(Fitzhugh Sociology 28).
Critiques of free-trade capitalism were not limited to slavery apologists; newspaper giant Horace
Greeley espoused similar views. In Hints toward Reforms (1850), a book Melville owned, Greeley,
frustrated by the plight of the laboring classes in the free-labor North being overshadowed by the issue of
slavery, rationalizes his dilemma:
If I am less troubled concerning the Slavery prevalent in Charleston and New-Orleans, it
is because I see so much Slavery in New-York, which appears to claim my first efforts . .
. [I would not] undertake to say that the Slavery of the South is not more hideous in kind
and degree than that which prevails at the North But how can I devote myself to a
crusade against distant servitude, when I discern its essence pervading my immediate
community and neighborhood? (352)10

Walks Among the New-York Poor, 11 and 18 October 1852; Vagrant Boys, 21 January 1853; The
Rag and Bone Pickers, 22 January 1853; The Organ Grinders, 11 February 1853; The Eleventh Ward,
4 March 1853; The News-Boys, 12 March 1853; Rotten Row, 19 April 1853; Street-Boys, 30 May
1853; Emigrants and Emigrants Children, 23 June 1853; Walks Among the New-York Poor, 5
November 1853; Christmas, 30 December 1853. The series continues until 19 October 1854. I have
included titles up until the publication of Bartleby.
8
Much of Melvilles work from the period, 1853-1856, looks to collapse the perceived differences between
the plight of the laborer in England, America and India. It is significant that Marx in the Tribune had been
writing for years on the conditions in both England and India. Marx, speaking to British colonialism and its
economic system reducing the laborers there to absolute poverty, quoted Dr. John Bowrings Speech in the
House of Commons delivered on 28 July 1835: Terrible are the accounts of the wretchedness of the poor
Indian weavers, reduced to the verge of starvation. And what was the sole cause? The presence of the
cheaper English manufacture.... Numbers of them die of hunger ... Not to have changed their trade was
inevitable starvation (MECW Vol. 6, 450). Further Greeley in his Hints toward Reforms, writes, That the
evil was by no means confined to the weavers, but that the present suffering of numerous classes, (those
whom Free Traders say Protection would tax for the benefit of the weaver) is scarcely to be paralleled in
the history of Commerce (235).
9
During the 1850s, Eric Foner observes that the activity of the pro-slavery theorists reached its peak, and
in fact the Republican defense of the northern social order and their glorification of free labor were in part a
response to the attacks of these same writers, especially George Fitzhugh (66). It is within this discursive
tradition, outlined by Foner, that the writings of George Fitzhugha slavery advocate and author of
Sociology for the South (1854) and Cannibals All!; or Slaves Without Masters (1857) emerged. These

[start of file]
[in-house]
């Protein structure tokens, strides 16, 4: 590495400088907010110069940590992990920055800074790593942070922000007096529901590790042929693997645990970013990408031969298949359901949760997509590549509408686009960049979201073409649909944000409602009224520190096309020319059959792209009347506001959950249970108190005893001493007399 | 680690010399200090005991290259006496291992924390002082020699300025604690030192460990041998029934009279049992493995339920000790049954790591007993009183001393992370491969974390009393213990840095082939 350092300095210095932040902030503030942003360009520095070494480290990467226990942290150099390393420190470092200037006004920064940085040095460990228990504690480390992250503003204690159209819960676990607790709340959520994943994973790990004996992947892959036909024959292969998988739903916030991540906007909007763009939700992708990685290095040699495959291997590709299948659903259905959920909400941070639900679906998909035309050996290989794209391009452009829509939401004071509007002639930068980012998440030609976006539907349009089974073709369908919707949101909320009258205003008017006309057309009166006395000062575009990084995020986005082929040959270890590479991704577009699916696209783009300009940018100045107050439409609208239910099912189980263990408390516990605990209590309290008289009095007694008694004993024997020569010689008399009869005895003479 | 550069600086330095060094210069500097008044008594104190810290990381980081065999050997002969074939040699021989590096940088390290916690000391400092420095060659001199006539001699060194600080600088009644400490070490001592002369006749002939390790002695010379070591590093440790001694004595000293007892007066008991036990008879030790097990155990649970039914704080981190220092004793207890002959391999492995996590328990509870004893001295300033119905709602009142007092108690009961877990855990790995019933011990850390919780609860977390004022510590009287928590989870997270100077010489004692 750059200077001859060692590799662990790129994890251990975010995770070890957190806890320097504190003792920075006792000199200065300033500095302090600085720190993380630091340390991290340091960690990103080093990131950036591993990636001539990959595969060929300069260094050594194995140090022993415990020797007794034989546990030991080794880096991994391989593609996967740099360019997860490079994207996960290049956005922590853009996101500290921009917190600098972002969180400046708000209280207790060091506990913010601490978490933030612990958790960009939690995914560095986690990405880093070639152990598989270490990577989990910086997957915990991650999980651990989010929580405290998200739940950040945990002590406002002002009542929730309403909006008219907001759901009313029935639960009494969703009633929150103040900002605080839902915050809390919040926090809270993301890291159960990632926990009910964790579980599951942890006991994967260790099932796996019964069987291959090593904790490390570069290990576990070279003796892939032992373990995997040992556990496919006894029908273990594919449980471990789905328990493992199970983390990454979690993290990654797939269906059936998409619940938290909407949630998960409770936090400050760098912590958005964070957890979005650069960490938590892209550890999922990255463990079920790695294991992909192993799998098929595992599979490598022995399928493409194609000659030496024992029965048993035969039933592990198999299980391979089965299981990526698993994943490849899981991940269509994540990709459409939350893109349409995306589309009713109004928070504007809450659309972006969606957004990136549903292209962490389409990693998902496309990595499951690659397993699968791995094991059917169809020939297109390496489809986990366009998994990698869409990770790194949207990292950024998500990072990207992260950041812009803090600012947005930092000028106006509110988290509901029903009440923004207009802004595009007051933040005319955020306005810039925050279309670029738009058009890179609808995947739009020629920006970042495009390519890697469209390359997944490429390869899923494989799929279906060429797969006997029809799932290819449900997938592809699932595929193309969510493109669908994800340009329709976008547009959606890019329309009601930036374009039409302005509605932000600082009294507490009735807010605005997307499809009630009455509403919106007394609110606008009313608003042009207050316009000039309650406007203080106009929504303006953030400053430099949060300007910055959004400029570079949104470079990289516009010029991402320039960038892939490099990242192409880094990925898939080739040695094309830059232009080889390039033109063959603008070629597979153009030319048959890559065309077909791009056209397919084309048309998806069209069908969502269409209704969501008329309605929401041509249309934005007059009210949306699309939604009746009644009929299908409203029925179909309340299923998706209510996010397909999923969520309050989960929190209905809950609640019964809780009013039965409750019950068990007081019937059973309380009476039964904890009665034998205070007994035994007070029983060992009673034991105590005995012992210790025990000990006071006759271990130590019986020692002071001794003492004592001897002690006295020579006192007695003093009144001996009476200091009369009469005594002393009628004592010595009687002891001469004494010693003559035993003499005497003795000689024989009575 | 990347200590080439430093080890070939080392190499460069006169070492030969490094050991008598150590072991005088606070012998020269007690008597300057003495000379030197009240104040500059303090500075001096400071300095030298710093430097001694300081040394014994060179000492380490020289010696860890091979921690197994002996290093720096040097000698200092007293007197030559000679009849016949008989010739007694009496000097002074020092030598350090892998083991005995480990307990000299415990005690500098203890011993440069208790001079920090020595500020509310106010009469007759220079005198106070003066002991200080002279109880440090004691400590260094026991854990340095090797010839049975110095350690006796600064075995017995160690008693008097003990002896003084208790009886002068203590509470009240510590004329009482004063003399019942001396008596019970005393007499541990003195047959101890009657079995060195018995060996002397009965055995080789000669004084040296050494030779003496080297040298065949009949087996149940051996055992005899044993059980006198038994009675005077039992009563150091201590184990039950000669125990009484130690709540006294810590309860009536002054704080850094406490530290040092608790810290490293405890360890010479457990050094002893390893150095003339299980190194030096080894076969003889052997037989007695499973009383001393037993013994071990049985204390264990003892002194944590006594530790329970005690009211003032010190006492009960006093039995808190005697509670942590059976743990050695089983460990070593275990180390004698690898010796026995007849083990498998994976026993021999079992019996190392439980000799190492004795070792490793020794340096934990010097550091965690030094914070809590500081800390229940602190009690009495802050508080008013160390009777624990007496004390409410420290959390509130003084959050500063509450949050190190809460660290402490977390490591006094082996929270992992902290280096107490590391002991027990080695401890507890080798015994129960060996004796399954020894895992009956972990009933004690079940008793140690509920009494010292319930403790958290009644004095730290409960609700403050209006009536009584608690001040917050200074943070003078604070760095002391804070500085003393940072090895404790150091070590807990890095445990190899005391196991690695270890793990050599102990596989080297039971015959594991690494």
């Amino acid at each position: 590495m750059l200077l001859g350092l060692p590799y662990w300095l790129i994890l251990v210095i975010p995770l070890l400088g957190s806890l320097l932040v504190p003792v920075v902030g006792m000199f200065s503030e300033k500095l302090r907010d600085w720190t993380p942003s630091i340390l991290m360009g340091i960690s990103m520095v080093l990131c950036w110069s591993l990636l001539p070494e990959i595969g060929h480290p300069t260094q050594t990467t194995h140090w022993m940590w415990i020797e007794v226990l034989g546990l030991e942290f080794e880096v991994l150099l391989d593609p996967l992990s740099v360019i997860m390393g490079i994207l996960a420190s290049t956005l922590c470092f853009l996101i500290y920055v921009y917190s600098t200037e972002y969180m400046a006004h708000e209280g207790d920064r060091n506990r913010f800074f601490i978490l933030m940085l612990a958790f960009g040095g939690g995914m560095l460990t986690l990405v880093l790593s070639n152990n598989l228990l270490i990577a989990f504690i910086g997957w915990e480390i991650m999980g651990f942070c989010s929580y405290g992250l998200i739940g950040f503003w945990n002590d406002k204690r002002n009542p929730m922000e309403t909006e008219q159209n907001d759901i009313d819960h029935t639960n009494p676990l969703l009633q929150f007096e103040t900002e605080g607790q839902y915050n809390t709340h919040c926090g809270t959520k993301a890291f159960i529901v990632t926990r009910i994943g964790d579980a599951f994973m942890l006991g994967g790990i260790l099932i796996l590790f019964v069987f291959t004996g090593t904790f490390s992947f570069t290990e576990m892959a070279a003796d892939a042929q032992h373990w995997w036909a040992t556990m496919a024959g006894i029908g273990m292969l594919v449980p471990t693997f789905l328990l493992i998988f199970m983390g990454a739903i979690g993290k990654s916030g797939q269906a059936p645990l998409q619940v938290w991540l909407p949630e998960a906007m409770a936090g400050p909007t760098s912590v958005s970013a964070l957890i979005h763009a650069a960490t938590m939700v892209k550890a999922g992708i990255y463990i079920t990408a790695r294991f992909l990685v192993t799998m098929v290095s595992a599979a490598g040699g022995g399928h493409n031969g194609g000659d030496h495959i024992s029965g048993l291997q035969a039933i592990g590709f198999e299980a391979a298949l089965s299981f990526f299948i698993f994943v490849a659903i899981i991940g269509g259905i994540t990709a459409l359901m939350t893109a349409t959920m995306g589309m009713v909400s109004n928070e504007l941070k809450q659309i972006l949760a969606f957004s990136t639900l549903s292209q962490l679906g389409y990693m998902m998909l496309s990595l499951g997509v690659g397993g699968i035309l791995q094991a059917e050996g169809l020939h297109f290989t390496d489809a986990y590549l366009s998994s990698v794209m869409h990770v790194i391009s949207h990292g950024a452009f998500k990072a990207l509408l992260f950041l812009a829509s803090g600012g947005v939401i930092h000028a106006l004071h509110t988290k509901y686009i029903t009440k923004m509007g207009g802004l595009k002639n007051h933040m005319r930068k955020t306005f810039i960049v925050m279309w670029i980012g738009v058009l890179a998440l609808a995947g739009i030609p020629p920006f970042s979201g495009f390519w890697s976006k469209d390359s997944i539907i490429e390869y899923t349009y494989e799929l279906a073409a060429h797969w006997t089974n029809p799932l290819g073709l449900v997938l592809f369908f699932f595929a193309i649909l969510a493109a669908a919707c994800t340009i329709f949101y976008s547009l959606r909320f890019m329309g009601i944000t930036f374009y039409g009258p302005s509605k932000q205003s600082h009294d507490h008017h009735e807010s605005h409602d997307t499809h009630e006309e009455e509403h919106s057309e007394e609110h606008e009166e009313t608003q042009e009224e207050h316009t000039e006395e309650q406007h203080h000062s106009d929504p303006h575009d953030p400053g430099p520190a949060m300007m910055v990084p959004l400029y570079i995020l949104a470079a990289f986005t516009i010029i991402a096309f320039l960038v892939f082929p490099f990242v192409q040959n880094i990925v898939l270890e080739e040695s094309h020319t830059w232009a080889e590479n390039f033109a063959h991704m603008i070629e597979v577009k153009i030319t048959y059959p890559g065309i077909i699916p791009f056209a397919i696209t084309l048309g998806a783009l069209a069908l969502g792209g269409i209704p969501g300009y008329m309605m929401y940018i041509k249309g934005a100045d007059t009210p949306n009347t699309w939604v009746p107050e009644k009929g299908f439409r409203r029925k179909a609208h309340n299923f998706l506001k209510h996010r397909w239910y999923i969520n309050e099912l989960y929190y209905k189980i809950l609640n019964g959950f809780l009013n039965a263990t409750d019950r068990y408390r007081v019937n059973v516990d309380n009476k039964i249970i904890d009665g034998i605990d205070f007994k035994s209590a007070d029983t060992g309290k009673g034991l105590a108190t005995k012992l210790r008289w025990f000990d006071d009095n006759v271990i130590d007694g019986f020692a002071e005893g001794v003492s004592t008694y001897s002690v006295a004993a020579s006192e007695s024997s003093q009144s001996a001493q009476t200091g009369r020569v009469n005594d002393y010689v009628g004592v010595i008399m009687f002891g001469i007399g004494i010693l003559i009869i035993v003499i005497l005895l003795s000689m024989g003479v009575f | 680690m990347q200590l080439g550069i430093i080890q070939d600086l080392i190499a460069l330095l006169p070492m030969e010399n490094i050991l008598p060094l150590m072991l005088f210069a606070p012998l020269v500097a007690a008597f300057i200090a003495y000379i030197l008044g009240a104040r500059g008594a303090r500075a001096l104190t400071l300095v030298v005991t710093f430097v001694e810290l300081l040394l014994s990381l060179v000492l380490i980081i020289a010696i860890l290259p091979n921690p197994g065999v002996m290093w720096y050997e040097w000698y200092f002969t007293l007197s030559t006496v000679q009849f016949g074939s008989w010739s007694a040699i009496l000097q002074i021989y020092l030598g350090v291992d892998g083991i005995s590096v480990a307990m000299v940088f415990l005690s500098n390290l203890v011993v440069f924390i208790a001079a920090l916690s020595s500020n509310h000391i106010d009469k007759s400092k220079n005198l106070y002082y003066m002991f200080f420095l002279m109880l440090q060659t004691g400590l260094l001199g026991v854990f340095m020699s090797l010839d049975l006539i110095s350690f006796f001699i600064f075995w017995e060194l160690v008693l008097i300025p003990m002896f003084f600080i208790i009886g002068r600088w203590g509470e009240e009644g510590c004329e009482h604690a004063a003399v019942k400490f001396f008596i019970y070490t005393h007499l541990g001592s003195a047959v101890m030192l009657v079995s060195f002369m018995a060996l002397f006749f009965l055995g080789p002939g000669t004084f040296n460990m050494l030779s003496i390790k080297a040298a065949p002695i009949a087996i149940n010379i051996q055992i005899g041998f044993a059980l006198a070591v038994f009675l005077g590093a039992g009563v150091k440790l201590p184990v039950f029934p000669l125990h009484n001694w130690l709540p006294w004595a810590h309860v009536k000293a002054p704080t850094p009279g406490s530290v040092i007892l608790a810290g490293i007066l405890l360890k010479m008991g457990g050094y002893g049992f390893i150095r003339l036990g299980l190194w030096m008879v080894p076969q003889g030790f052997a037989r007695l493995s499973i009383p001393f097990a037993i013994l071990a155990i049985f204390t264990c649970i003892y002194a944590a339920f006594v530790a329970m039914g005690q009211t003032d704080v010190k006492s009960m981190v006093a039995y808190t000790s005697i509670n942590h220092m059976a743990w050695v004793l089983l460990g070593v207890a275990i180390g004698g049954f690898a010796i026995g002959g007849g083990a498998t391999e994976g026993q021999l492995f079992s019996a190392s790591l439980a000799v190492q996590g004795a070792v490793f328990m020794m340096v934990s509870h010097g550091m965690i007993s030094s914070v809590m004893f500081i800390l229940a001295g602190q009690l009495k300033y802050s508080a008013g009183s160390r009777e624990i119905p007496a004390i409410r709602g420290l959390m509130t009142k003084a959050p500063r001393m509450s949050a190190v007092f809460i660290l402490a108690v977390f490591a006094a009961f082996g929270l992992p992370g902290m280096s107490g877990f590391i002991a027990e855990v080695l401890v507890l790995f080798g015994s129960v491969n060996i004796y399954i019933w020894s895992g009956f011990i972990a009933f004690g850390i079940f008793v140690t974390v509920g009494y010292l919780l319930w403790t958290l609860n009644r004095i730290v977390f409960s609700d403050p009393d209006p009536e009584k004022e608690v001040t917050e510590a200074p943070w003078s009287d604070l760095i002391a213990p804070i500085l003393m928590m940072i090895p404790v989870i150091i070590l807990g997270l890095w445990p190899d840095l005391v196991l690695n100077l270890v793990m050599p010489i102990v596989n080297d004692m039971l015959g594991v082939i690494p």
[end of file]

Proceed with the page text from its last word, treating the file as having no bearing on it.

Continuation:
writings alarmed northerners like Abraham Lincoln and roused southerners to take new and higher ground
in defense of slavery (Wilson 290).
10
In 1850, Melville purchased Greeley's Hints toward Reforms, in Lectures, Addresses, and Other Writings
(New York, 1850). See Merton M. Sealts, Jr., Melville's Reading: A Check-List of Books Owned and
Borrowed, [Cambridge, MA: Harvard UP, 1950], 130.
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For Greeley, surplus laborers, vainly seeking employment and underbidding each other in the eager strife,
can hardly sustain life on the scanty reward of their exertions so that [m]any perish every year of
diseases induced by hunger, want and exposure (360).
Meanwhile, German immigrants, particularly the Forty-eighters, who found exile in mid-century
New York, were highly politicized with an active press.11 And with them they, too, brought a point of view,
grounded in the revolutions of 1848 and the counter-revolutions that followed, that was profoundly
antagonistic toward mainstream American thought. It must not be forgotten wrote the Reverend Urbanek
in 1852, that . . . rotten elements have stolen into this country in large numbers since 1848 with the crowd
of troublesome fugitives, and caused annoyance to church and state, for to certain people even Washington
is a despot (qtd. in Hawgood 230). The forty-eighters political perspective, ridiculed by Urbanek, is
echoed in Melvilles private letter to Nathaniel Hawthorne prospectively dated 1 June 1851: It is but
nature to be shy of a mortal who boldly declares that a thief in jail is as honorable a personage as Gen.
George Washington. This is ludicrous. But Truth is the silliest thing under the sun. Try to get a living by
the Truth and go to the Soup Societies (Correspondence 191).12
As a host of critics sought to disrupt northern economic rhetoric, there was no more damning
evidence against the free trade system than a strong-framed man, in the prime of life, dying of starvation
in the midst of prosperity (Marx Case of Starvation 112). Marx reported this episode in Greeleys
New-York Tribune in the very months Melville was conceiving his tale.
Part III
In the Midst of Prosperity: Karl Marxs Journalism in the New York Tribune
Recall the red year Forty-eight: He storms in Paris; thence divides; The menace scarce outspeeds the fate: